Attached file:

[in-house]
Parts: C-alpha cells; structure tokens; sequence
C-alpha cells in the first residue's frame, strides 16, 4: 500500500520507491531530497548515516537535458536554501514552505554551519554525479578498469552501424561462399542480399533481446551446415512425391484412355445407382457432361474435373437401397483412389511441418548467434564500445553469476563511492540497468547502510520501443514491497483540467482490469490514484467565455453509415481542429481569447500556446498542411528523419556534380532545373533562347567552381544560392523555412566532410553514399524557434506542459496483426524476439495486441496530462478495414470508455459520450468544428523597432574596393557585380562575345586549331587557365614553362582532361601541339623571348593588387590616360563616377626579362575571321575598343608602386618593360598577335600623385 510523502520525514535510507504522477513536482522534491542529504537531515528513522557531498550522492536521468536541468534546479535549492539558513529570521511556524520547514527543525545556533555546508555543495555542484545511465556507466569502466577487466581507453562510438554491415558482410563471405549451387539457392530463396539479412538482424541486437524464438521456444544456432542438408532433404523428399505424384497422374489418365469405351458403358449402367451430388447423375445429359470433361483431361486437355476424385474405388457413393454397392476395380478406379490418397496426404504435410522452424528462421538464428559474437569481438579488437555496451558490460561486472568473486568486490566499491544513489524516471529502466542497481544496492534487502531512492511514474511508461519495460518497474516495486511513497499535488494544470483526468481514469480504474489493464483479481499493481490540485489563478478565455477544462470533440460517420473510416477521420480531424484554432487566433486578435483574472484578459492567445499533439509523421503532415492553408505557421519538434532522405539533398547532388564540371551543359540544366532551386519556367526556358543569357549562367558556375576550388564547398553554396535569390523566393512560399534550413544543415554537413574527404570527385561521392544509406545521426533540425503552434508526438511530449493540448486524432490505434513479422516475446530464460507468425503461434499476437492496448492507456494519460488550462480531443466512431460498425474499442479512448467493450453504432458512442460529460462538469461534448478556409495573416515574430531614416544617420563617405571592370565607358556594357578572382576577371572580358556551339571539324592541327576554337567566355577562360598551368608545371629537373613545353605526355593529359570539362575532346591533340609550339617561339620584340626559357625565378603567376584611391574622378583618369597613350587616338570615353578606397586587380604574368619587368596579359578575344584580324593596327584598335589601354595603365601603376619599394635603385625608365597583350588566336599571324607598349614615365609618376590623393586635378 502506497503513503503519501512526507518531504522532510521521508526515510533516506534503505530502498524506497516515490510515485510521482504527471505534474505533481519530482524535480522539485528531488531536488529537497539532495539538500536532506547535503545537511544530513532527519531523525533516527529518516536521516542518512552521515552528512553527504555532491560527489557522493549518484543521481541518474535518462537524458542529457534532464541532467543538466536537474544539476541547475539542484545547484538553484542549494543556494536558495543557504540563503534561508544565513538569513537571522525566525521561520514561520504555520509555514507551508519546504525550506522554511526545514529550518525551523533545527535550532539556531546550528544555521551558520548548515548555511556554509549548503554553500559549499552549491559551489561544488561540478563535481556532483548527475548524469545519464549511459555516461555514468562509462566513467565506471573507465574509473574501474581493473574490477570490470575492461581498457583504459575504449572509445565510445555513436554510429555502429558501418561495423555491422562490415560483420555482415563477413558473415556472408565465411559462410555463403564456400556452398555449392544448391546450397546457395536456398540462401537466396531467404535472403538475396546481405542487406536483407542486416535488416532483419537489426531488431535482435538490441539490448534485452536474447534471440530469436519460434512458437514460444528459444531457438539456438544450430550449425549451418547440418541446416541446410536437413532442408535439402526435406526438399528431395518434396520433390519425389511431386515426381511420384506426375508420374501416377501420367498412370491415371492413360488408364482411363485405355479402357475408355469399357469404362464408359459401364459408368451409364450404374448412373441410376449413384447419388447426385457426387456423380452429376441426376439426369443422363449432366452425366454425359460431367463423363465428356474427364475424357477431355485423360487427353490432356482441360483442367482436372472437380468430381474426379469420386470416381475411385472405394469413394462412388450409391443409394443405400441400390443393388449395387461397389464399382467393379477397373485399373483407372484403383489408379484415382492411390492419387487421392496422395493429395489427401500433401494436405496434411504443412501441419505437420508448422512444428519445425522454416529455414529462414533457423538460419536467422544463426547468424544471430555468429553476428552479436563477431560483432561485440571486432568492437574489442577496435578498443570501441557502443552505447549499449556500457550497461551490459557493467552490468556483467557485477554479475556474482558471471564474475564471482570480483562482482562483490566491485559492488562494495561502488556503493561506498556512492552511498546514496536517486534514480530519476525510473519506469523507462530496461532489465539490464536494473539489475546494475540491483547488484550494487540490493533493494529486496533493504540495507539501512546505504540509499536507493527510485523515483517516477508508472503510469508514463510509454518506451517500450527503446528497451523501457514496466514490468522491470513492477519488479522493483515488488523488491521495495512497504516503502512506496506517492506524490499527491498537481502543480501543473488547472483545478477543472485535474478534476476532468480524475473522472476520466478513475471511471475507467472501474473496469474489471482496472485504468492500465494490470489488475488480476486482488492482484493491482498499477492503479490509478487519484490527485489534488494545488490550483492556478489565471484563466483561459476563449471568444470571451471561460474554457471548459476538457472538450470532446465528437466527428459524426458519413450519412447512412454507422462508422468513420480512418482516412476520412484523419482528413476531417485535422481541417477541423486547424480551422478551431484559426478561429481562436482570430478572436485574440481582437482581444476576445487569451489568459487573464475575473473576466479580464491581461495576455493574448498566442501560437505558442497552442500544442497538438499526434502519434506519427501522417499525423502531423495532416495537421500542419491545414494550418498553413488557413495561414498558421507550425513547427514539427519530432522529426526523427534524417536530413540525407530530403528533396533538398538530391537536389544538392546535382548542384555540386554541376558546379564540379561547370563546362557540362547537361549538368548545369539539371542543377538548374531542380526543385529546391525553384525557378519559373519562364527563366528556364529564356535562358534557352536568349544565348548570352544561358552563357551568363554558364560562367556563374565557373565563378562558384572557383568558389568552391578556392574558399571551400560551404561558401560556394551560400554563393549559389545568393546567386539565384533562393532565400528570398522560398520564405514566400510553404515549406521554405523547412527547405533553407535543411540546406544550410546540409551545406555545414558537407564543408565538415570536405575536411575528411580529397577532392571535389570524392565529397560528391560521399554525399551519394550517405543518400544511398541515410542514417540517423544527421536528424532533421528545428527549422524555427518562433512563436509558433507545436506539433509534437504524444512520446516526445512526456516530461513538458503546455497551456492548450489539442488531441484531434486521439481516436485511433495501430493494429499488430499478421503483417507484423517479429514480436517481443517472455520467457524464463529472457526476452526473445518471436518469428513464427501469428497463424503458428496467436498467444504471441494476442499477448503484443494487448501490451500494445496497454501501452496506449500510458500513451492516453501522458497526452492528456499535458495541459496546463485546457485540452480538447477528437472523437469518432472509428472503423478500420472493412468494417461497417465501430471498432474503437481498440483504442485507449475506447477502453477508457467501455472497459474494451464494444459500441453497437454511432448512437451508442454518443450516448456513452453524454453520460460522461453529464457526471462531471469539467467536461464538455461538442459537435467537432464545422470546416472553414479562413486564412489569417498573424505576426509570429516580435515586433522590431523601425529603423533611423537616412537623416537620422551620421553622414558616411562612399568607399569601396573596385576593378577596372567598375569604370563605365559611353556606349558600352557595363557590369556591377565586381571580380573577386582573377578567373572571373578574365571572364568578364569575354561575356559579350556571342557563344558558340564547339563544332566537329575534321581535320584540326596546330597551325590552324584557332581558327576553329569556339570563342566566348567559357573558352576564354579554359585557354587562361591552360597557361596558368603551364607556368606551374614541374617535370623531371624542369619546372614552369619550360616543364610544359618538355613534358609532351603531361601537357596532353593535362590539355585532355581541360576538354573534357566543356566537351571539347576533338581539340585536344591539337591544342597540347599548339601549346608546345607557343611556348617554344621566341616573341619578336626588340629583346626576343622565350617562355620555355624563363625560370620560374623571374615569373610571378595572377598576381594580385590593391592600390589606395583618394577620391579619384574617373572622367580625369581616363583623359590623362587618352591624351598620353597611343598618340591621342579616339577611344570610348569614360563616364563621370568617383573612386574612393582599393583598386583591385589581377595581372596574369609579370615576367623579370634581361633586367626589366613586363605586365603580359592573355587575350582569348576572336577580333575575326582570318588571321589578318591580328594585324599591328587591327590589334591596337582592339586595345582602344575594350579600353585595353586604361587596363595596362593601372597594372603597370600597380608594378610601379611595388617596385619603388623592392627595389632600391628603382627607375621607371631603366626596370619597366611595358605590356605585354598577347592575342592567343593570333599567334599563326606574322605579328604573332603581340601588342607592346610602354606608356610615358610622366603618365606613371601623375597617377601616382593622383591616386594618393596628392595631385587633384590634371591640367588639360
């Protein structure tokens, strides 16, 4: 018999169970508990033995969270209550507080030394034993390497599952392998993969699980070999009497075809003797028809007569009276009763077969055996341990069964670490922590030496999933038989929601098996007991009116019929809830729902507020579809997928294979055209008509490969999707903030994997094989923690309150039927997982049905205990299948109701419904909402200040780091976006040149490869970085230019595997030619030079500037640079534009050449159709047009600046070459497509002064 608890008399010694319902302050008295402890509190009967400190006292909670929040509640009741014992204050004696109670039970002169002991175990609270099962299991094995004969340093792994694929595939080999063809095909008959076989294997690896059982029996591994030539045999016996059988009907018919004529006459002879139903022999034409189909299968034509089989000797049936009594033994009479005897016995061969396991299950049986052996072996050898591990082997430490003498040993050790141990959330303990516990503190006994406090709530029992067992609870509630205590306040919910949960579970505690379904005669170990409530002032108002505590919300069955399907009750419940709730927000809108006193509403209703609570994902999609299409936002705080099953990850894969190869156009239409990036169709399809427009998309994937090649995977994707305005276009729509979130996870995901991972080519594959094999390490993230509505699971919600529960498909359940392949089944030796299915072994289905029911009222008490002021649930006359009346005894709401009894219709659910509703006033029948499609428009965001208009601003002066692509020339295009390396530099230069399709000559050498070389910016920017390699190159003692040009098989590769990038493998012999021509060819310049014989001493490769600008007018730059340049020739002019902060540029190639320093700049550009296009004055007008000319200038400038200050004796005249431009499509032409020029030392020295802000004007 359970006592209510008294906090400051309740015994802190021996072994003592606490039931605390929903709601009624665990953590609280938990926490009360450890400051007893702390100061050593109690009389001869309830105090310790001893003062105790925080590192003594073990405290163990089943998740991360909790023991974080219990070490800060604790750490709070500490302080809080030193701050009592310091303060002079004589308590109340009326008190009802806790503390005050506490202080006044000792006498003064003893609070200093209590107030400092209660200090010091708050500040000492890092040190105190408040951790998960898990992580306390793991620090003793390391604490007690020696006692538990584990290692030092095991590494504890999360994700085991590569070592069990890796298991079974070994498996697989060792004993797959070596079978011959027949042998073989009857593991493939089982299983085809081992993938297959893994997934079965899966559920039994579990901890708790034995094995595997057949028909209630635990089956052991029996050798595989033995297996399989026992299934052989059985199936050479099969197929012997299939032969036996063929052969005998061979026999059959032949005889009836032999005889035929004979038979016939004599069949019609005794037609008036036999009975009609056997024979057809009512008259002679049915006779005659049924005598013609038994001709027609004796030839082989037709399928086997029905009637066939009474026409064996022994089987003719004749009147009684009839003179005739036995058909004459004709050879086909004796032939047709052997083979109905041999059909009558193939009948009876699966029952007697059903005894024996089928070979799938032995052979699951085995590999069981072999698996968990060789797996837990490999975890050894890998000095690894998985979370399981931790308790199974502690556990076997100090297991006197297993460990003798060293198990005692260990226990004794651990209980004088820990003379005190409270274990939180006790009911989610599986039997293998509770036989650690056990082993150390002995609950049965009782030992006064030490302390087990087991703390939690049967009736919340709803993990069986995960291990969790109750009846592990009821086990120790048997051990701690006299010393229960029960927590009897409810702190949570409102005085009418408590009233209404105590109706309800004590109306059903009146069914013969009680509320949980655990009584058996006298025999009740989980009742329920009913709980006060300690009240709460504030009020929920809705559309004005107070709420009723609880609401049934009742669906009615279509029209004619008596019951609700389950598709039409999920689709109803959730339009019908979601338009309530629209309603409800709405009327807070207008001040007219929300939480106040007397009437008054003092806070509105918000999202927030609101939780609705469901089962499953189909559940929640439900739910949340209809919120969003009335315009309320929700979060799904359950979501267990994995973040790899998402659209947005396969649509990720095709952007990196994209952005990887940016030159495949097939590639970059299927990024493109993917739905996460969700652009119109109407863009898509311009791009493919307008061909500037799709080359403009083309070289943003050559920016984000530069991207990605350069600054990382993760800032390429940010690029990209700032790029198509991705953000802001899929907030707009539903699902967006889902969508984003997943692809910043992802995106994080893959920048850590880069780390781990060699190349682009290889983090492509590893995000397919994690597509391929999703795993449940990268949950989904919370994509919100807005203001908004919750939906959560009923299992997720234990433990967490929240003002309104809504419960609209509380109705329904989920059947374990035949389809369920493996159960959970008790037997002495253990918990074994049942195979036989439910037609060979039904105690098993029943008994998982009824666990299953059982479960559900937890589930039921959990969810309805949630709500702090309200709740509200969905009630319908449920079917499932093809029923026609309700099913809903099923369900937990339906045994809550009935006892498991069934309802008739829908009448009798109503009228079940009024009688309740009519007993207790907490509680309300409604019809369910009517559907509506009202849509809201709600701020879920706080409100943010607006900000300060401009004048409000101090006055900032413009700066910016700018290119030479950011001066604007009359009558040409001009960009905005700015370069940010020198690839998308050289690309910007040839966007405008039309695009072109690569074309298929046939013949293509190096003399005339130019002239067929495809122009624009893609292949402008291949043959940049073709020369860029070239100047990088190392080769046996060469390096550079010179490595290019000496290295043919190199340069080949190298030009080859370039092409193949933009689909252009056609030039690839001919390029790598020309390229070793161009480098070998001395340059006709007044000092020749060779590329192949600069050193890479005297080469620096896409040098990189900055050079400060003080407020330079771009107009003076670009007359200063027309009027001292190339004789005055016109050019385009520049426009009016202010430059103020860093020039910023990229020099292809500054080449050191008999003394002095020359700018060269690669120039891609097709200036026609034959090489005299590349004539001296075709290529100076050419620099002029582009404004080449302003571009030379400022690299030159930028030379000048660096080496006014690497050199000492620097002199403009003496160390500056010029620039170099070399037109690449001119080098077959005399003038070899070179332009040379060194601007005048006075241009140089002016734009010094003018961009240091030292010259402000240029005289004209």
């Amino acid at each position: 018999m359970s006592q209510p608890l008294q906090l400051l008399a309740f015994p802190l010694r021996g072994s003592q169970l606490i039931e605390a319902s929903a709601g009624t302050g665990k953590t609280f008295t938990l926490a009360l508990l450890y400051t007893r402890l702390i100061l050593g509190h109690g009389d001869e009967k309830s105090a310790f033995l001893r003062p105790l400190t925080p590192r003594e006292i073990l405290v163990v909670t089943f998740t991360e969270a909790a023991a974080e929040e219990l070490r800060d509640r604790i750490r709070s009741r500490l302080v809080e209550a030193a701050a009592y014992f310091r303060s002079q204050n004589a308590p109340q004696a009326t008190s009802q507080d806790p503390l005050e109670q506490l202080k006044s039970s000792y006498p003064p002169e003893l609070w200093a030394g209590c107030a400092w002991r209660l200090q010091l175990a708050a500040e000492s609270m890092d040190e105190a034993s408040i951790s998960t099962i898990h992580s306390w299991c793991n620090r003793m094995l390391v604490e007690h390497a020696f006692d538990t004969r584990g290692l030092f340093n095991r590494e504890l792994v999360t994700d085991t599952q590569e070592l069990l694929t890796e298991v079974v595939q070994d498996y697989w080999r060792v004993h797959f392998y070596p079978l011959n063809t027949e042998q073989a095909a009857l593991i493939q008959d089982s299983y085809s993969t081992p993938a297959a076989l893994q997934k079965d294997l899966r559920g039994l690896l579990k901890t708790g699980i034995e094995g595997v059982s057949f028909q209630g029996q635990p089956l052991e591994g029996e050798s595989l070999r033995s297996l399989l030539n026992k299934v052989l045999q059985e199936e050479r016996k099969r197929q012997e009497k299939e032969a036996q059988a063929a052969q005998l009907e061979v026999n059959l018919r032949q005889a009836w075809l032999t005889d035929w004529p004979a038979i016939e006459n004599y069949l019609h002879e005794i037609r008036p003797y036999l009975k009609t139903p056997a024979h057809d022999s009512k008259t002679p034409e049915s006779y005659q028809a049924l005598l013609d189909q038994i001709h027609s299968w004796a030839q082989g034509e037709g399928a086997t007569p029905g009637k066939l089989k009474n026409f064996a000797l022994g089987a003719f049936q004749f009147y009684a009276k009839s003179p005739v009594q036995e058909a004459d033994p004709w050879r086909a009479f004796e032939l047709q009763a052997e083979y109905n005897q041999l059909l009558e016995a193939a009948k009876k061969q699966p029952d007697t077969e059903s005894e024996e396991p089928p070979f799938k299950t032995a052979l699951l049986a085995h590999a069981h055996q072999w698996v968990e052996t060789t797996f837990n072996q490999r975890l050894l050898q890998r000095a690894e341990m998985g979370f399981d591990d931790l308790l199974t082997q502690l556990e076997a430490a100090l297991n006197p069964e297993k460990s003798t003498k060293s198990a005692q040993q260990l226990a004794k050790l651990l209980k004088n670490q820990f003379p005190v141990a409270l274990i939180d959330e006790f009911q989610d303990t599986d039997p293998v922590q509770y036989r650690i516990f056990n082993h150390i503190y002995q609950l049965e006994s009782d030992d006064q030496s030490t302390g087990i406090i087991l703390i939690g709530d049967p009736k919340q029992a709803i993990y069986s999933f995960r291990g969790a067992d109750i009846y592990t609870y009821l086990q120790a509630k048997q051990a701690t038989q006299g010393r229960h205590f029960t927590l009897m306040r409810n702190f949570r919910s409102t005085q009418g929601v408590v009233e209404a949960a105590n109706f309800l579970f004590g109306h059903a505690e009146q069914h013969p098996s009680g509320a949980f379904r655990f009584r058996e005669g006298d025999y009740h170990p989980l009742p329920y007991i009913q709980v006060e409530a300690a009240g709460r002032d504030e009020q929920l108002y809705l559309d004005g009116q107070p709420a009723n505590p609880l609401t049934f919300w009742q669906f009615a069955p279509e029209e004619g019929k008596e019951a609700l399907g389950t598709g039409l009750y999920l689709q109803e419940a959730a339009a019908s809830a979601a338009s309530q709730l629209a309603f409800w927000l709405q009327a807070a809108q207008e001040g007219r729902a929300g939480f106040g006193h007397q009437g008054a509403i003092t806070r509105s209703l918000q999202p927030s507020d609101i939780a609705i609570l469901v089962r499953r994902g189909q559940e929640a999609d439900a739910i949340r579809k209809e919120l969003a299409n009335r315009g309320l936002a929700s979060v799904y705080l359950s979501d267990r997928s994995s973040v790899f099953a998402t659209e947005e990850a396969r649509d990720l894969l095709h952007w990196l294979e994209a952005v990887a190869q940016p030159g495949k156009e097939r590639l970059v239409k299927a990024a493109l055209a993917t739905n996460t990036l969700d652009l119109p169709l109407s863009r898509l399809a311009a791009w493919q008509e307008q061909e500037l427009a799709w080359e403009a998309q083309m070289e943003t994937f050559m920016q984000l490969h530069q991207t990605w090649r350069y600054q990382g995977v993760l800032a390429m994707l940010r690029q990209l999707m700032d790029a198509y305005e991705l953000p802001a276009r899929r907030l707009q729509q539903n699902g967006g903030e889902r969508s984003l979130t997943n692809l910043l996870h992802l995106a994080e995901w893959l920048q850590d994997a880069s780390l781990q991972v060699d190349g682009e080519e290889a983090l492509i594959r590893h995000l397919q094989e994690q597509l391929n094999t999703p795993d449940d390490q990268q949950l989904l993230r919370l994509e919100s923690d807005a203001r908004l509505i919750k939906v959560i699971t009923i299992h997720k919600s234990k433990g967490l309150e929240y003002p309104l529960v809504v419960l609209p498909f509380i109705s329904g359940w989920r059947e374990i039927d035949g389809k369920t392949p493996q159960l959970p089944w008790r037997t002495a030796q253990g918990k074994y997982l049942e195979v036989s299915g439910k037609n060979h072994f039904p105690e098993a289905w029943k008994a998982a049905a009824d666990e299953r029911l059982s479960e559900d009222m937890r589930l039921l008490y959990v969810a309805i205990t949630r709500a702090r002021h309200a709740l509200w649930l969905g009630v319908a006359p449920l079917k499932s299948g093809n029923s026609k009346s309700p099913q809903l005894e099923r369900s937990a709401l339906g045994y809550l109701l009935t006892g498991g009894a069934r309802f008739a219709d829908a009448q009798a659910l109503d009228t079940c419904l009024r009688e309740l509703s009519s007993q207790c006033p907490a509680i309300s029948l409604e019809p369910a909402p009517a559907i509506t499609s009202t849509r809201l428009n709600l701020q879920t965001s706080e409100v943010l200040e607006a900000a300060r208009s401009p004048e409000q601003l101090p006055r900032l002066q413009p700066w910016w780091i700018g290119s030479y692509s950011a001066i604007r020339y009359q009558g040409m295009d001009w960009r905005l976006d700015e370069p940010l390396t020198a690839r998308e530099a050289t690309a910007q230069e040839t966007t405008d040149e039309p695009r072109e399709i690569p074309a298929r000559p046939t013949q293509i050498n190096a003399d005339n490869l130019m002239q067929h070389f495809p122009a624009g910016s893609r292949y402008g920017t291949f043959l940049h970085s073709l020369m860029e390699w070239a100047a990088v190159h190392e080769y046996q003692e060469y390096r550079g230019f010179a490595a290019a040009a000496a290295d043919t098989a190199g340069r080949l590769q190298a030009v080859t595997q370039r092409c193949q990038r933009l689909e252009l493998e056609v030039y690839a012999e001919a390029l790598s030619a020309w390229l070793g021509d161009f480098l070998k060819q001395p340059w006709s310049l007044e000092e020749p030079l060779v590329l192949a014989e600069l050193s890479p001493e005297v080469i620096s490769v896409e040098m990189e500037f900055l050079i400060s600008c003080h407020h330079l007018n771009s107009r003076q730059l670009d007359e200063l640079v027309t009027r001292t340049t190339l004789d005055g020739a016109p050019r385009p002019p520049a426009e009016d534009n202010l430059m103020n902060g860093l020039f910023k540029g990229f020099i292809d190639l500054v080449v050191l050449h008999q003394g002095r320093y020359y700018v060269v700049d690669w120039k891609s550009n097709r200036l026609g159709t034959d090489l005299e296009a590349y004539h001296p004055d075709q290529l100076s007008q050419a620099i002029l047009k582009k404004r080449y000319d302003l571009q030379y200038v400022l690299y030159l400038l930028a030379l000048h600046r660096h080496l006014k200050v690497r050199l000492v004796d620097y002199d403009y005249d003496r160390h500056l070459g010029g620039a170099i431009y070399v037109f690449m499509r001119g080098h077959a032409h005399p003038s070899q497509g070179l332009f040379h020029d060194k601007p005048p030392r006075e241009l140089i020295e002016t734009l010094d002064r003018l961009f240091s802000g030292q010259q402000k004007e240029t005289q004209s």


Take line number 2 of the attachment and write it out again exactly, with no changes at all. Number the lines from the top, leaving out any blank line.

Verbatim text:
Parts: C-alpha cells; structure tokens; sequence